Random…

…places where you can find stuff by and about me, lately.

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“Editing Haibun and Tanka Prose: A Haibun Today Colloquium”

18 editors of haibun, including me, share their thoughts on editing haibun in the most recent issue of Haibun Today.

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THF Haiku App

There’s an app for me now. Well, okay, for me and a whole bunch of other poets. A couple of months ago The Haiku Foundation released an updated version of THF Haiku at the App Store. (I reviewed the first version a while back.) There’s a whole new selection of several hundred haiku and one of them is mine. No, I’m not going to tell you which one. You’ll have to go get the app to find out. (It’s free.) Because I’m diabolical like that.

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Sari Grandstaff’s Haiku Library (on Pinterest)

As some of you may know, I am attending library school and some day I even plan to finish. Three of my classmates there started an amazing project last year called the “Library as Incubator Project,” which aims to document and encourage artists who use libraries to inspire and assist them in their work. (That’s my summary of what they do. I hope they’d agree with me.)

Anyway, back in April, which was National Poetry Month, they asked Sari Grandstaff, who is a haiku poet and school librarian, to put together a Pinterest board about haiku. And she did. There’s a link to this blog on it, for which I feel very honored and slightly freaked out. My worlds collide.

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“A meditation on namelessness” and “summer vacation”

On his blog “haiku and commentary and tales,” Jim “Sully” Sullivan writes commentary about various haiku that interest him. More of us should probably do this. A while back (I’m slow, people) Sully wrote about a one-line haiku that I posted on Monostich. Then more recently he wrote about a haiku I published in Kokako and also posted here. He is way more philosophical than me but almost everyone is. I enjoyed reading his commentary.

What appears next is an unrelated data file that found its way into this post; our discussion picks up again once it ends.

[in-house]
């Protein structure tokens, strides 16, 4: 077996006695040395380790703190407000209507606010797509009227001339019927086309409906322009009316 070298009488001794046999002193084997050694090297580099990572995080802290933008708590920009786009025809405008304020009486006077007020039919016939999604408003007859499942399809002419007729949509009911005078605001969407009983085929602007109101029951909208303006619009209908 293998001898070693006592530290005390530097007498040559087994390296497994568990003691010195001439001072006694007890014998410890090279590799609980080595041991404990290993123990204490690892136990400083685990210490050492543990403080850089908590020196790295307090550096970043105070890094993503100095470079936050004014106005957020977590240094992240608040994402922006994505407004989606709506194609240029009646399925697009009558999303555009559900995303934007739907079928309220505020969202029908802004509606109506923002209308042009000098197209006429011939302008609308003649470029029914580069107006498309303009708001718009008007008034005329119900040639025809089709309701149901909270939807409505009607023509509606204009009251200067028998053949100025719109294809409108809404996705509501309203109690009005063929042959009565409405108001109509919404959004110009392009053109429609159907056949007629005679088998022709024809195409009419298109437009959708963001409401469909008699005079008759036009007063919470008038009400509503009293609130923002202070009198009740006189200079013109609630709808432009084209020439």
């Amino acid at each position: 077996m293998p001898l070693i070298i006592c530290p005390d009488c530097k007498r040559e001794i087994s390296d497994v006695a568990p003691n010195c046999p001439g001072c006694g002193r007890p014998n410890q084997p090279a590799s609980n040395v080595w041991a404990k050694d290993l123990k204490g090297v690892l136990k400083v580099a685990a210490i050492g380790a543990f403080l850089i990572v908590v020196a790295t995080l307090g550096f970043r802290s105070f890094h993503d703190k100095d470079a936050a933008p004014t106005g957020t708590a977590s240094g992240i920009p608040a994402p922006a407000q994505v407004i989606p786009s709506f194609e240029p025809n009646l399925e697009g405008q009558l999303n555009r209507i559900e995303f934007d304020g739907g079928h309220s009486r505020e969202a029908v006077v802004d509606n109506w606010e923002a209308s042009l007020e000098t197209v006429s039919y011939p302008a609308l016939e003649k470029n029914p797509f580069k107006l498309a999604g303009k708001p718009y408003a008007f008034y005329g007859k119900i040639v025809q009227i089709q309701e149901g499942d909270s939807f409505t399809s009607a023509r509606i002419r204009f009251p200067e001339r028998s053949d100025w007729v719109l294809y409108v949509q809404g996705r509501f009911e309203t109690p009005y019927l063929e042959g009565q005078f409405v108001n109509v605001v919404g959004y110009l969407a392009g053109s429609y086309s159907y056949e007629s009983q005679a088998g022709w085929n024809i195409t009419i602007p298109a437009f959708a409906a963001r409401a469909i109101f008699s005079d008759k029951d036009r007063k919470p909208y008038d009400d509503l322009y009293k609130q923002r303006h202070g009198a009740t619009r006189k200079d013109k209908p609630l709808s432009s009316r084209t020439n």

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When I Dreamed This

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In the first dream I remember — and unlike many of my stories, this one is true — Dracula chained me in my attic. I was five when I dreamed this. Our attic was a large unfinished space that ran the length of the second floor of our house, behind the real rooms where we lived our daily lives. The attic was a shadow house, full of castoff furniture and household belongings. My younger sister and I played there all the time: Hide-and-seek, House, Scare-your-sister. It was dimly lit, and not climate-controlled: in the summer you could hardly breathe there for the heat. It didn’t scare me to be there but I had a proper respect for the place, I took it seriously. I had an unarticulated feeling that things could happen there that couldn’t happen in our house proper, that it was an alternate world full of alternate possibilities.

speeding neutrinos
somebody counts
to ninety-eleven

The details of the dream are fuzzy now but I can remember being wrapped in chains in a back corner of the attic, watching helplessly as Dracula flew in through one of the tiny windows in the form of a bat, then changed into Dracula and taunted me for my helplessness. Was Frankenstein there too? I seem to remember Frankenstein. I begged them to let me go but they wouldn’t. They wanted me to stay in that attic. I wanted to go. We didn’t come to any form of agreement before the dream ended.